Ten years ago, I developed and began teaching a MSc course at Imperial College on the analysis of time series generated by chaotic dynamical systems. This is a branch of nonlinear dynamics which has exploded in popularity in the last two decades, largely due to the realisation that even simple deterministic non-linear systems can give rise to complex, random looking behaviour. This has raised the possibility that we may be able to describe apparently complex phenomena using simple non-linear models and has led to the development of a variety of novel techniques for the analysis and manipulation of nonlinear time series.
Initially, these methods concentrated on the characterisation of chaotic signals using invariants such as fractal dimensions or Liapunov exponents. Subsequently, attention turned to the possibility of predicting the short term behaviour of such signals, and this in turn led to algorithms for signal separation and noise reduction in time series having a chaotic component. In appropriate circumstances, such algorithms are capable of achieving levels of performance which are far superior to those obtained using classical linear signal processing techniques. Finally, most recently we have come to realise that in certain situations the presence of chaos can in fact be advantageous and the last few years have seen a flood of papers taking advantage of chaotic behaviour in areas such as control and synchronisation.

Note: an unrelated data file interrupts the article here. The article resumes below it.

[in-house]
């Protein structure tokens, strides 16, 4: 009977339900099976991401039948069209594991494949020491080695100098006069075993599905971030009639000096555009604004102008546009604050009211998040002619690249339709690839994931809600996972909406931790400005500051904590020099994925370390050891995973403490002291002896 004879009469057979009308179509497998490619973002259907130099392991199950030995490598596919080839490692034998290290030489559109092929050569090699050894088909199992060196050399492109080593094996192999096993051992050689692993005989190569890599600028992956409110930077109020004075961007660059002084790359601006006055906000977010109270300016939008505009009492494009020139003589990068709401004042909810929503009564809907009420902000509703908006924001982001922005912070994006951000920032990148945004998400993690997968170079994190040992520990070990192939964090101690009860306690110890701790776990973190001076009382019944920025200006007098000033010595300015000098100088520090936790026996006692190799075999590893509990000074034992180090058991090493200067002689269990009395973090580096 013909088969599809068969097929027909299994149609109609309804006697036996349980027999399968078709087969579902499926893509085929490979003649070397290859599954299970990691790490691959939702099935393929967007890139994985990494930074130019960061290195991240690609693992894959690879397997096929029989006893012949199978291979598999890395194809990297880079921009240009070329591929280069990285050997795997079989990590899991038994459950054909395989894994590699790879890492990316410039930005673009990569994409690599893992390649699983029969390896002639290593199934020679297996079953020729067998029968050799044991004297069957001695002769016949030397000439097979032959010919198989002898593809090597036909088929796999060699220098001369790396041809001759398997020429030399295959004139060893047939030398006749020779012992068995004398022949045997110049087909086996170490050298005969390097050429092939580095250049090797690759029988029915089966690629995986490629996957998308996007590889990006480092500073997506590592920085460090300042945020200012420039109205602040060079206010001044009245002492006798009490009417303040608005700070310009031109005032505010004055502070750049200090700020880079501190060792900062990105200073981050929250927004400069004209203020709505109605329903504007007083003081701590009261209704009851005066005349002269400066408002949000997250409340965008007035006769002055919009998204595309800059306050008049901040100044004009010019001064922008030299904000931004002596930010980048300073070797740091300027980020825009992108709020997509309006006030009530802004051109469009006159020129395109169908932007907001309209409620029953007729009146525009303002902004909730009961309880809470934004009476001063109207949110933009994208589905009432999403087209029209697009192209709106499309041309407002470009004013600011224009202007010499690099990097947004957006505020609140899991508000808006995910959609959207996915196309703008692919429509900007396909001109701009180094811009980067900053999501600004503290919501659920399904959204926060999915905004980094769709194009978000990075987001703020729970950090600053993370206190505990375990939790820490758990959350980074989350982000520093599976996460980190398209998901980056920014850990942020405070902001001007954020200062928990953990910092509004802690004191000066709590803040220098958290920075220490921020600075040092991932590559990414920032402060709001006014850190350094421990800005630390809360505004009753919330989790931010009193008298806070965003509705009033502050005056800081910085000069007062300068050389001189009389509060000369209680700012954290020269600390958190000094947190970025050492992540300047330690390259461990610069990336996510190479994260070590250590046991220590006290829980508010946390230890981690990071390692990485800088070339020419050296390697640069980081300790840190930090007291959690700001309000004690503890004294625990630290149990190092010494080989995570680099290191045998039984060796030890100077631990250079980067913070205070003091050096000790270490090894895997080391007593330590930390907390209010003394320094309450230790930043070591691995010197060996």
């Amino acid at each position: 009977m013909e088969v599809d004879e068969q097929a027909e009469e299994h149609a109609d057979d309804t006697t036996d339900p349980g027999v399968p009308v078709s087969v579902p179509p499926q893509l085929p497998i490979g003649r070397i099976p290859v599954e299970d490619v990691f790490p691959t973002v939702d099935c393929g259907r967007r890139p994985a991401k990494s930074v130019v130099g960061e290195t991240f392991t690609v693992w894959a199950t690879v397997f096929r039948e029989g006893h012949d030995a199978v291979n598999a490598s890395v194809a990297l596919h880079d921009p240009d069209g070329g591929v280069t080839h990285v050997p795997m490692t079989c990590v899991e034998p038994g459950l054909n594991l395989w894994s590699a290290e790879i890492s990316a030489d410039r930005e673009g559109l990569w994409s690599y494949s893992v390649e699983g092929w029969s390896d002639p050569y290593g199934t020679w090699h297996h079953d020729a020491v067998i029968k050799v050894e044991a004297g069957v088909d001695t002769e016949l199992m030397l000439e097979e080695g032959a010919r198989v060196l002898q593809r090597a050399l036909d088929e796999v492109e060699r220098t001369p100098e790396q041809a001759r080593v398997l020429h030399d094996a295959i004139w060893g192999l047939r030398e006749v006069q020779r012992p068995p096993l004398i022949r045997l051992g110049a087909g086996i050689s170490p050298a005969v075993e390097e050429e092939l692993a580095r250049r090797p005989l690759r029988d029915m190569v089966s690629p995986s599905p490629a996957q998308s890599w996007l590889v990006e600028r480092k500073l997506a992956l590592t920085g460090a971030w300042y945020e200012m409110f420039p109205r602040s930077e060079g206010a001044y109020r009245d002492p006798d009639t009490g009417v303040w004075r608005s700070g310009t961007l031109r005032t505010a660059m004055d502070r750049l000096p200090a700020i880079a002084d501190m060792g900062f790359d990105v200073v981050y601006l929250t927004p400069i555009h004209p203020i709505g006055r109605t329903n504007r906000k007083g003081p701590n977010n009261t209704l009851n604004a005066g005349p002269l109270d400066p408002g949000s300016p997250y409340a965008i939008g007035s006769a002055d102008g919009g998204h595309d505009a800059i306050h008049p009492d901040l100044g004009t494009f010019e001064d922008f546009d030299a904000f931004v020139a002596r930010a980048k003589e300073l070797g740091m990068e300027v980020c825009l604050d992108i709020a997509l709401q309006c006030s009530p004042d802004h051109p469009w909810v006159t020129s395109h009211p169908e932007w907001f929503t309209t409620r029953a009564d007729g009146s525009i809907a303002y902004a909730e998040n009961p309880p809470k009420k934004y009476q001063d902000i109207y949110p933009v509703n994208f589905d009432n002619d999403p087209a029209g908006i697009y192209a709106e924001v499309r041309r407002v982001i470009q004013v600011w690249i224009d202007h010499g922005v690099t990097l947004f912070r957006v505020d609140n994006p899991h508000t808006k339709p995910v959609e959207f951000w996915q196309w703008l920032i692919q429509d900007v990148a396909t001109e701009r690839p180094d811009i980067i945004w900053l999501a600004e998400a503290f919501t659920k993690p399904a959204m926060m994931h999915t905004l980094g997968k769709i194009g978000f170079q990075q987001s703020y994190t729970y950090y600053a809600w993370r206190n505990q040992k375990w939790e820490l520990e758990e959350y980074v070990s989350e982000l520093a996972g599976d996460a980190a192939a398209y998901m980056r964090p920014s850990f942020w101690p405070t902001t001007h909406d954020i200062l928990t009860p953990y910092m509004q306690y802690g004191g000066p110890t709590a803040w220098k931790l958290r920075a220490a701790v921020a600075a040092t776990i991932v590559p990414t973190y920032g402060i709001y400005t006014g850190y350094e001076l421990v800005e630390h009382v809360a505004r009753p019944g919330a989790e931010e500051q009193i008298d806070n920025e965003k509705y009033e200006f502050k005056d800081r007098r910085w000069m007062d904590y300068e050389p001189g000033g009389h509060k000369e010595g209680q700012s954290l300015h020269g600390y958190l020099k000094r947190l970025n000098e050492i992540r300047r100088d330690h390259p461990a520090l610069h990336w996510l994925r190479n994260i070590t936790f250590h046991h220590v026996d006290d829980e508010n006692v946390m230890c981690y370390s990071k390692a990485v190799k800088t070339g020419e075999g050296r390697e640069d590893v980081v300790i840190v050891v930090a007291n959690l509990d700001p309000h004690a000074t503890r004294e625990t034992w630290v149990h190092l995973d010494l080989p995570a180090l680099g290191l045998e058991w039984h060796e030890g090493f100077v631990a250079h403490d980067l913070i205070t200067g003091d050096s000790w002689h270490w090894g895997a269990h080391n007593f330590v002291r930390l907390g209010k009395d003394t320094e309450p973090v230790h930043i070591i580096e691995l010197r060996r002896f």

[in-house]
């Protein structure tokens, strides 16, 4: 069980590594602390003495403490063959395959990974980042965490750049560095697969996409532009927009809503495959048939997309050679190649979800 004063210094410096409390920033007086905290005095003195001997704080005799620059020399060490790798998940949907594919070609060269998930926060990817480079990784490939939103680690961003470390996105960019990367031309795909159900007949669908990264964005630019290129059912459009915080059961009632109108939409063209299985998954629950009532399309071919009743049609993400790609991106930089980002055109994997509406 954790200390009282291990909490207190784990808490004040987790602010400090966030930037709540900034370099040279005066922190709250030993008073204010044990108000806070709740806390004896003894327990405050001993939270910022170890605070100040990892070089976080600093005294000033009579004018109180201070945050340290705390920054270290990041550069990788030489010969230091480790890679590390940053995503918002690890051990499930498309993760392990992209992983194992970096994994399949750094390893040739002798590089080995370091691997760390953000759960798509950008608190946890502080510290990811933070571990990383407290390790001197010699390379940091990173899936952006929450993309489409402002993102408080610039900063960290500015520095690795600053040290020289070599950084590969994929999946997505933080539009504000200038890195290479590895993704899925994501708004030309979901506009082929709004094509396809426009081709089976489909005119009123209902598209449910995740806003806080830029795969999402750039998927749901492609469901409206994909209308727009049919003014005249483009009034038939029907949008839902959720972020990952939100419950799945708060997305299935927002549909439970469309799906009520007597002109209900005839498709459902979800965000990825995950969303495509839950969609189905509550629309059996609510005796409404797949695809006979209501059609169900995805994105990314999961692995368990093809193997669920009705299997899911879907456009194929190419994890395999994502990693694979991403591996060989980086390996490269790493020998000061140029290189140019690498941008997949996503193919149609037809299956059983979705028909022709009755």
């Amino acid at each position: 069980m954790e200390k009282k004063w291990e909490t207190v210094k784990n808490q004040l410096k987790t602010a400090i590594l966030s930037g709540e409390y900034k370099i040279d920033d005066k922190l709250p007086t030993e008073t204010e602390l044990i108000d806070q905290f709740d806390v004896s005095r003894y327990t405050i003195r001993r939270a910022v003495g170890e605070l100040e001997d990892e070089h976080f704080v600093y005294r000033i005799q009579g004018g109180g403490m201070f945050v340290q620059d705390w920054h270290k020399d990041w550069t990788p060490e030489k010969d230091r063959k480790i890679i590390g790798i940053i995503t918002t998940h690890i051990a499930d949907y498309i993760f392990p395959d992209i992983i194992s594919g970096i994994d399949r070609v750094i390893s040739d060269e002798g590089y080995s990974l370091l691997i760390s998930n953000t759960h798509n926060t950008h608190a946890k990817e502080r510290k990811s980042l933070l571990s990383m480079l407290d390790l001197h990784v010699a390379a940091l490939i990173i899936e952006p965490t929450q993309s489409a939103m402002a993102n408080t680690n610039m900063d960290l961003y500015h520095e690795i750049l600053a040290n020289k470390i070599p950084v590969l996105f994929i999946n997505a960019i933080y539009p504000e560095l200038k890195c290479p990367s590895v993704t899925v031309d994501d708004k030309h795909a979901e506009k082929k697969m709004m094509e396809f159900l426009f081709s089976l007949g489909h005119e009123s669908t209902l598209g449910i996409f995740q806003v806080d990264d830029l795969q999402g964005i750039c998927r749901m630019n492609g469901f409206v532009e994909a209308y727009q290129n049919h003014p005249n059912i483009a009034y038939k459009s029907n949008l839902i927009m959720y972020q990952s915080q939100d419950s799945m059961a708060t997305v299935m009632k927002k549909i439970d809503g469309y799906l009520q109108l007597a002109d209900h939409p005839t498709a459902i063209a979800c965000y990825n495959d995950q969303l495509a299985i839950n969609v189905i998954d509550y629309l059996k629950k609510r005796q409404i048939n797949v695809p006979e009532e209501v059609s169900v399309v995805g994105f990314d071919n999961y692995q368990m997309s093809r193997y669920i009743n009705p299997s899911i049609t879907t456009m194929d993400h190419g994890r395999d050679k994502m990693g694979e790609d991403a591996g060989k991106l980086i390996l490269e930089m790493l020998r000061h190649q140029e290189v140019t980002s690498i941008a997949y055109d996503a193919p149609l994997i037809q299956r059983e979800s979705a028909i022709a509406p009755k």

When I came to UCL, I took the time series course with me, and subsequently handed it over to my colleague Mike Davies (who did a far better job of teaching it). Throughout all these changes there has been a consistent refrain from the students, consisting of two questions:
My answer to the first is unprintable, and that to the second was a shrug of the shoulders: despite the popularity of the subject there was a complete lack of suitable texts. This gap was partly filled a few years ago by the excellent reprint collection Coping with Chaos. This consists of a well chosen and well organised selection of the most significant papers in the subject since it early beginnings. This is complemented by a brief introduction and suggestions for further reading for each of the main topics, and more significantly, a 60 page introduction by the editors which covers the fundamental ideas required to follow the reprinted articles. Together, these give a coherent overview of the subject comprehensible to a wide audience, and yet contains sufficient detail to take the interested reader right up to the current frontiers of knowledge.
However, no matter how good, a reprint collection is no substitute for a proper textbook, and I am therefore delighted that two comprehensive volumes on chaotic times series have recently been published: Nonlinear Time Series Analysis by H. Kantz and T. Schreiber and Analysis of Observed Chaotic Data by H.D.I Abarbanel, both by well known experts in the field.